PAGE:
Peru: Monoculture sweeps Amazon Forests
Ninety percent of the deforestation of Peruvian Amazon forests is due to changing land for agriculture and livestock, ensure experts and environmental groups. Recent reports and journalistic articles revealed that the regional governments of Loreto and Ucayali, in the eastern part of the country, have sold millions of hectares of virgin forests as rural land for African oil palm cultivation.
According to the Peruvian Eco-Development Society (SPDE), “companies with interests and investments in palm oil crops have been acquiring rural land through offers to small farmers to force them to sell their land, through land invasion and through direct negotiation with public employees.”
“The Ministry of Agriculture and Irrigation (MINAGRI) and the regional governments of Loreto and Ucayali continue to promote deforestation to [cultivate] African oil palm by classifying forests as rural lands, by re-classifying forest land for agro-industrial purposes, by authorizing land use changes, and by approving environmental impact studies for agro-industrial projects,” pointed out the SPDE.
According to the MINAGRI, there are 600,000 hectares (1.5 million acres) of land in the Peruvian forest with the potential to grow oil palm crops. Currently, about 60,000 hectares (152,300 acres) are cultivated with this plant, mostly in the Amazonian departments of Huánuco, Loreto, San Martín and Ucayali.
However, Peruvian authorities are not taking into consideration the effects of this business on the environment.
The study “Potential environmental and social impacts of growing oil palm in the department of Loreto,” published in 2012 by the Peruvian Society of Environmental Law (SPDA), states that “the loss of forests associated with the cultivation of oil palm has, evidently, serious impacts on biodiversity. The flora and fauna do not regenerate around plants that replace forests. Additionally, there are risks of contaminating body of waters with agrochemicals and pesticides that are used for agro-industrial operations.”
In an interview with the SPDA’s news bulletin Actualidad Ambiental, Juan Luis Dammert, one of the study’s authors, explained that “the oil palm plant is a very profitable monoculture crop. It can be an important substitute for the coca leaf crop. Then, it could be produced correctly. However, the issue is not to convert old-growth forests [natural forests, also known as virgin forests, which have not experienced human intervention] into palm monoculture, nor should lands that are classified as forests be used for agriculture.”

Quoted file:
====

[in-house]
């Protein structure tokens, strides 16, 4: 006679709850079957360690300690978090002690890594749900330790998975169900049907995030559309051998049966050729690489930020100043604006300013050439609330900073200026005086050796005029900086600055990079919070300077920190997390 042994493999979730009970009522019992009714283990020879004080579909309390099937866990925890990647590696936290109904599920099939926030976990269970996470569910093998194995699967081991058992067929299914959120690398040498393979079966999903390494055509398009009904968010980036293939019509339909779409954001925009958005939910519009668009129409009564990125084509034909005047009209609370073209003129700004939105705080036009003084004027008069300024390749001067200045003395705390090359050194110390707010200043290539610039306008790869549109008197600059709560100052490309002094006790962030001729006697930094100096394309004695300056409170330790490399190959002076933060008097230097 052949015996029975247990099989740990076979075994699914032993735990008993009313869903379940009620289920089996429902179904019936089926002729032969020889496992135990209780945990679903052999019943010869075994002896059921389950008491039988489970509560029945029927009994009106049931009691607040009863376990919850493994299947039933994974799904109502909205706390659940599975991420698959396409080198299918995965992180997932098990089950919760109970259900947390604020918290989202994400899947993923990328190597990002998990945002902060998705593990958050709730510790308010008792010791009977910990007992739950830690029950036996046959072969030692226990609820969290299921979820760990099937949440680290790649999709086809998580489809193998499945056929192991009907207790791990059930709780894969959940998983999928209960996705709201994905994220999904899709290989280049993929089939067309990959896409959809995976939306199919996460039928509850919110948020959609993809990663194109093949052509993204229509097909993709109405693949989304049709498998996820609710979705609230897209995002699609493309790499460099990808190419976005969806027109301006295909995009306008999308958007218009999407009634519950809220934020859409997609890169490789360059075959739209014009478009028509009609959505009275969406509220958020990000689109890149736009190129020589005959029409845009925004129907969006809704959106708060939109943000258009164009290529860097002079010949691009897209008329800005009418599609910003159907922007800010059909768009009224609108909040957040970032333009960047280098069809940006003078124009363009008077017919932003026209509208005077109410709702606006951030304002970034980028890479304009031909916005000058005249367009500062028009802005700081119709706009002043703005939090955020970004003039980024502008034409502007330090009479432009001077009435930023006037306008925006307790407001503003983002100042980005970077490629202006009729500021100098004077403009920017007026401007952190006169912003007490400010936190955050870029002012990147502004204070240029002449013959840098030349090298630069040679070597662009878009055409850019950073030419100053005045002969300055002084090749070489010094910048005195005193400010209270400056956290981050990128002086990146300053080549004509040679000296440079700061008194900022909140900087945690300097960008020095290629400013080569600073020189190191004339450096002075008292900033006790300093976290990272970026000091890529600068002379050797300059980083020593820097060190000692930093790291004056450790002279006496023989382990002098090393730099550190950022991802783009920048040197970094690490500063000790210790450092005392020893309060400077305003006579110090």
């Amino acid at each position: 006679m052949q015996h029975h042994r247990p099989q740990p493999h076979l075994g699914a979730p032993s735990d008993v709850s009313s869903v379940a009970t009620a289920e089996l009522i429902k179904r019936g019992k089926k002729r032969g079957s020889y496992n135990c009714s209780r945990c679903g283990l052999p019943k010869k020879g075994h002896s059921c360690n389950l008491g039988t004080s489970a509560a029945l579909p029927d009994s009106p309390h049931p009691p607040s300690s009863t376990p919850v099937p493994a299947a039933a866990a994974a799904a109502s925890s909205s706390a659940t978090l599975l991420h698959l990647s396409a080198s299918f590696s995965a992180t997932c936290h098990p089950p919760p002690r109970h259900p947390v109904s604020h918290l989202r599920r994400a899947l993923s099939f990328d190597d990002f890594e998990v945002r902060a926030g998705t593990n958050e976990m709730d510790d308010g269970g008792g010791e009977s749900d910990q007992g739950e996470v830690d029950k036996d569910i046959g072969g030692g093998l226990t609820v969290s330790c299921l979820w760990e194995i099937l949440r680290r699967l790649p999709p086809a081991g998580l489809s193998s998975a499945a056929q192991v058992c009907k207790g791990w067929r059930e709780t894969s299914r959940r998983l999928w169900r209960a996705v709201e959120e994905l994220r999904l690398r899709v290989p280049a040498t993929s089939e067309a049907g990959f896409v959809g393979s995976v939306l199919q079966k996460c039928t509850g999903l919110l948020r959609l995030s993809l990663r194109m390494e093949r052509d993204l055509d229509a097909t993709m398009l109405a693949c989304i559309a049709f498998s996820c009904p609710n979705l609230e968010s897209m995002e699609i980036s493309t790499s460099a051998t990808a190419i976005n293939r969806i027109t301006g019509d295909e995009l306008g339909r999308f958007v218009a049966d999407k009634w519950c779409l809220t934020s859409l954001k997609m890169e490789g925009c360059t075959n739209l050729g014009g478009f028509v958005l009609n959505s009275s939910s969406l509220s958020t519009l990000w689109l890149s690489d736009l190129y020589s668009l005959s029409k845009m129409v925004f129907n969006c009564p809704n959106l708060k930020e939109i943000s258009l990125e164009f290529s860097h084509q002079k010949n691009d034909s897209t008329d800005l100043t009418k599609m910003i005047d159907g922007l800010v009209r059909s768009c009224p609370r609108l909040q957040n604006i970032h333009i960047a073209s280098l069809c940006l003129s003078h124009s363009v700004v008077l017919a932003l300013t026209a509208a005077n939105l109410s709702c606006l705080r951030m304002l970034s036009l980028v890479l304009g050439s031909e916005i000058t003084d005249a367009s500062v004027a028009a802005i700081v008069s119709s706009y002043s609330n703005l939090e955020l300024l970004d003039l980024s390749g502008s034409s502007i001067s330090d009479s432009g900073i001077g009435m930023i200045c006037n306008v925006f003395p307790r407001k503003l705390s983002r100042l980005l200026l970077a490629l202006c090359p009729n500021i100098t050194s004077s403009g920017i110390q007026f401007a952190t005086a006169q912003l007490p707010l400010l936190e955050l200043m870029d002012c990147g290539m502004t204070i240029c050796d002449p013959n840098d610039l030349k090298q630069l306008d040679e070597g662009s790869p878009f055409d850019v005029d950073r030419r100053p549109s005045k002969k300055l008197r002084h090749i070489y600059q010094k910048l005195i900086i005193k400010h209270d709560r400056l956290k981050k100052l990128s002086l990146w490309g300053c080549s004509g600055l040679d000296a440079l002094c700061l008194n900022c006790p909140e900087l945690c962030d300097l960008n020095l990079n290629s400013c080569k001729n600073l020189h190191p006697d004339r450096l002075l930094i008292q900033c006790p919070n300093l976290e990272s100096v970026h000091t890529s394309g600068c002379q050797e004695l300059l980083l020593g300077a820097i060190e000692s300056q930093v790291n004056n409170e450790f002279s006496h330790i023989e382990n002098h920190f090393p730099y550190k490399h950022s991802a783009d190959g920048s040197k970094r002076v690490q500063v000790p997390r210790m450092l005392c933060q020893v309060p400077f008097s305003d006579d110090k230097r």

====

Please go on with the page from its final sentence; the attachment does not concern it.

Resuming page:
According to the SPDA’s investigation, one of the arguments that businessmen and local authorities use to promote this crop is that “the growth of oil palm in the Peruvian Amazon is small compared to the situation in Colombia, Ecuador and Venezuela, where some 300,000, 200,000 and 70,000 hectares [741,000, 494,000 and 173,000 acres], respectively, are estimated to exist.”
According to this logic, “Peru, despite having large stretches of forests, lags behind in terms of oil palm production. Even more, Peru has an oil deficit of about 75 percent, so the development of this crop appears as an issue of national food security,” says the document.
An Aug. 10 report broadcast by Panorama, a program transmitted by Panamericana Televisión, revealed that the Agriculture office of the Regional Government of Ucayali sold the company Plantaciones Ucayali close to 5,000 hectares (13,700 acres) of virgin forests which are considered heritage of the nation. The company paid US$0.04 per square meter of land.
“The decentralization process allows regional governments to sell [land] without asking the buyer for land clearing permits or environmental impact studies that ensure that the agricultural work they do will not affect the ecosystem,” indicated the report.